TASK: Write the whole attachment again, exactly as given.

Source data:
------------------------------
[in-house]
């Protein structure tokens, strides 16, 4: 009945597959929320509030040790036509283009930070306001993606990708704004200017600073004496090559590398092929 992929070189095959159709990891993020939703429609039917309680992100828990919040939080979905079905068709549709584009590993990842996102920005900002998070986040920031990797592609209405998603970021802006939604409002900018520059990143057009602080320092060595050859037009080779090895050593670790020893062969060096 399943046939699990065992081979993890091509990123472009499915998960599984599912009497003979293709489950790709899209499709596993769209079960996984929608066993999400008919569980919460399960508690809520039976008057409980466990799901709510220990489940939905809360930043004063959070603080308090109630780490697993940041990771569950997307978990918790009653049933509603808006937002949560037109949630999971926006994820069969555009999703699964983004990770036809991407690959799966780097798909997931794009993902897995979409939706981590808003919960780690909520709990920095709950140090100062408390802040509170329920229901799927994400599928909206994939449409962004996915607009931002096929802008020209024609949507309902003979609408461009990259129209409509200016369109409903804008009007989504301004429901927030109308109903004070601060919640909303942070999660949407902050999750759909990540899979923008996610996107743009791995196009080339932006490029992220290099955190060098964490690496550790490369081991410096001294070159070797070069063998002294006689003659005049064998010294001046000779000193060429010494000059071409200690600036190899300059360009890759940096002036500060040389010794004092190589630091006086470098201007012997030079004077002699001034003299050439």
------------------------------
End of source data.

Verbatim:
[in-house]
């Protein structure tokens, strides 16, 4: 009945597959929320509030040790036509283009930070306001993606990708704004200017600073004496090559590398092929 992929070189095959159709990891993020939703429609039917309680992100828990919040939080979905079905068709549709584009590993990842996102920005900002998070986040920031990797592609209405998603970021802006939604409002900018520059990143057009602080320092060595050859037009080779090895050593670790020893062969060096 399943046939699990065992081979993890091509990123472009499915998960599984599912009497003979293709489950790709899209499709596993769209079960996984929608066993999400008919569980919460399960508690809520039976008057409980466990799901709510220990489940939905809360930043004063959070603080308090109630780490697993940041990771569950997307978990918790009653049933509603808006937002949560037109949630999971926006994820069969555009999703699964983004990770036809991407690959799966780097798909997931794009993902897995979409939706981590808003919960780690909520709990920095709950140090100062408390802040509170329920229901799927994400599928909206994939449409962004996915607009931002096929802008020209024609949507309902003979609408461009990259129209409509200016369109409903804008009007989504301004429901927030109308109903004070601060919640909303942070999660949407902050999750759909990540899979923008996610996107743009791995196009080339932006490029992220290099955190060098964490690496550790490369081991410096001294070159070797070069063998002294006689003659005049064998010294001046000779000193060429010494000059071409200690600036190899300059360009890759940096002036500060040389010794004092190589630091006086470098201007012997030079004077002699001034003299050439």